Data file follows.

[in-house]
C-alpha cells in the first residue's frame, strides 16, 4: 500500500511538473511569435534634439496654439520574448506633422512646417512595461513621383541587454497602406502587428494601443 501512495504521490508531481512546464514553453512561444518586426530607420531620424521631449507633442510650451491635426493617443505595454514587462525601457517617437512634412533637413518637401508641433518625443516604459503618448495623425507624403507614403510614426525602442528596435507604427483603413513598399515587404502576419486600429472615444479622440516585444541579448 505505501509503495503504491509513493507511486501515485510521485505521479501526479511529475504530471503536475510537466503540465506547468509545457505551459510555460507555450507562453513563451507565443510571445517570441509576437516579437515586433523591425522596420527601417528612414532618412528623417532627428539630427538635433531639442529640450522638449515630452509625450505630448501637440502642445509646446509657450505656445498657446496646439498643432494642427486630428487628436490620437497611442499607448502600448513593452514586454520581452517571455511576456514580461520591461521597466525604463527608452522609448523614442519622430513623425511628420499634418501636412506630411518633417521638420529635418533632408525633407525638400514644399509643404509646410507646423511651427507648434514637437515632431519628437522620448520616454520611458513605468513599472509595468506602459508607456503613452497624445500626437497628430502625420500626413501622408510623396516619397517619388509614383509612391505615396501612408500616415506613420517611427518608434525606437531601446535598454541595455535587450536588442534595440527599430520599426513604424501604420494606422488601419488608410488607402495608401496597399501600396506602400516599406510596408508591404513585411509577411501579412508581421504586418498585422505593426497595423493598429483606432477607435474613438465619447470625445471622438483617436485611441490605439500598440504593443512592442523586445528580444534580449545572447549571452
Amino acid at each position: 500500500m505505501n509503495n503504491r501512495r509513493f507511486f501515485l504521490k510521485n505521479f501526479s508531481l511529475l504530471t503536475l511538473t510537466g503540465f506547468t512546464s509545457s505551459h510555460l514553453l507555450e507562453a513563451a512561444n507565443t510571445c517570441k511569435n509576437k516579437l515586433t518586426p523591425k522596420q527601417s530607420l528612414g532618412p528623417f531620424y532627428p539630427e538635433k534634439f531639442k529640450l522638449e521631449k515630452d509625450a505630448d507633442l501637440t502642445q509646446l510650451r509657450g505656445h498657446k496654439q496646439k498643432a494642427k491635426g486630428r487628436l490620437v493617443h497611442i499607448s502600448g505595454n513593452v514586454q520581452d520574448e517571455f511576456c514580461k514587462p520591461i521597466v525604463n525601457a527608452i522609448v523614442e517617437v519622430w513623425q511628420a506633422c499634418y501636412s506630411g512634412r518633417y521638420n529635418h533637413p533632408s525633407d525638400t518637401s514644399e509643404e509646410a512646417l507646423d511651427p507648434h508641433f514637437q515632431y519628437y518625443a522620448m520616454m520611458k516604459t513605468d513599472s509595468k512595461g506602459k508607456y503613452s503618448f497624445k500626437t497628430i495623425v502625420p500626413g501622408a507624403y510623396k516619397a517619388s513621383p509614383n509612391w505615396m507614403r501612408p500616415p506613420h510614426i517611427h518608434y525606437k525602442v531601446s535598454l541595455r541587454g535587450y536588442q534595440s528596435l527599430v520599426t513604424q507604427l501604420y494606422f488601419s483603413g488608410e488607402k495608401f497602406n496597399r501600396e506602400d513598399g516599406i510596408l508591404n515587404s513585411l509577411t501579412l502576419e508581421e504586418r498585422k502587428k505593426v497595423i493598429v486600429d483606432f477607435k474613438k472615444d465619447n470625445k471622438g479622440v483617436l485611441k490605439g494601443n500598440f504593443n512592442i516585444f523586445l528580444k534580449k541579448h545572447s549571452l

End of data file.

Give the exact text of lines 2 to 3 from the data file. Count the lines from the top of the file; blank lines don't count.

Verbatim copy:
C-alpha cells in the first residue's frame, strides 16, 4: 500500500511538473511569435534634439496654439520574448506633422512646417512595461513621383541587454497602406502587428494601443 501512495504521490508531481512546464514553453512561444518586426530607420531620424521631449507633442510650451491635426493617443505595454514587462525601457517617437512634412533637413518637401508641433518625443516604459503618448495623425507624403507614403510614426525602442528596435507604427483603413513598399515587404502576419486600429472615444479622440516585444541579448 505505501509503495503504491509513493507511486501515485510521485505521479501526479511529475504530471503536475510537466503540465506547468509545457505551459510555460507555450507562453513563451507565443510571445517570441509576437516579437515586433523591425522596420527601417528612414532618412528623417532627428539630427538635433531639442529640450522638449515630452509625450505630448501637440502642445509646446509657450505656445498657446496646439498643432494642427486630428487628436490620437497611442499607448502600448513593452514586454520581452517571455511576456514580461520591461521597466525604463527608452522609448523614442519622430513623425511628420499634418501636412506630411518633417521638420529635418533632408525633407525638400514644399509643404509646410507646423511651427507648434514637437515632431519628437522620448520616454520611458513605468513599472509595468506602459508607456503613452497624445500626437497628430502625420500626413501622408510623396516619397517619388509614383509612391505615396501612408500616415506613420517611427518608434525606437531601446535598454541595455535587450536588442534595440527599430520599426513604424501604420494606422488601419488608410488607402495608401496597399501600396506602400516599406510596408508591404513585411509577411501579412508581421504586418498585422505593426497595423493598429483606432477607435474613438465619447470625445471622438483617436485611441490605439500598440504593443512592442523586445528580444534580449545572447549571452
Amino acid at each position: 500500500m505505501n509503495n503504491r501512495r509513493f507511486f501515485l504521490k510521485n505521479f501526479s508531481l511529475l504530471t503536475l511538473t510537466g503540465f506547468t512546464s509545457s505551459h510555460l514553453l507555450e507562453a513563451a512561444n507565443t510571445c517570441k511569435n509576437k516579437l515586433t518586426p523591425k522596420q527601417s530607420l528612414g532618412p528623417f531620424y532627428p539630427e538635433k534634439f531639442k529640450l522638449e521631449k515630452d509625450a505630448d507633442l501637440t502642445q509646446l510650451r509657450g505656445h498657446k496654439q496646439k498643432a494642427k491635426g486630428r487628436l490620437v493617443h497611442i499607448s502600448g505595454n513593452v514586454q520581452d520574448e517571455f511576456c514580461k514587462p520591461i521597466v525604463n525601457a527608452i522609448v523614442e517617437v519622430w513623425q511628420a506633422c499634418y501636412s506630411g512634412r518633417y521638420n529635418h533637413p533632408s525633407d525638400t518637401s514644399e509643404e509646410a512646417l507646423d511651427p507648434h508641433f514637437q515632431y519628437y518625443a522620448m520616454m520611458k516604459t513605468d513599472s509595468k512595461g506602459k508607456y503613452s503618448f497624445k500626437t497628430i495623425v502625420p500626413g501622408a507624403y510623396k516619397a517619388s513621383p509614383n509612391w505615396m507614403r501612408p500616415p506613420h510614426i517611427h518608434y525606437k525602442v531601446s535598454l541595455r541587454g535587450y536588442q534595440s528596435l527599430v520599426t513604424q507604427l501604420y494606422f488601419s483603413g488608410e488607402k495608401f497602406n496597399r501600396e506602400d513598399g516599406i510596408l508591404n515587404s513585411l509577411t501579412l502576419e508581421e504586418r498585422k502587428k505593426v497595423i493598429v486600429d483606432f477607435k474613438k472615444d465619447n470625445k471622438g479622440v483617436l485611441k490605439g494601443n500598440f504593443n512592442i516585444f523586445l528580444k534580449k541579448h545572447s549571452l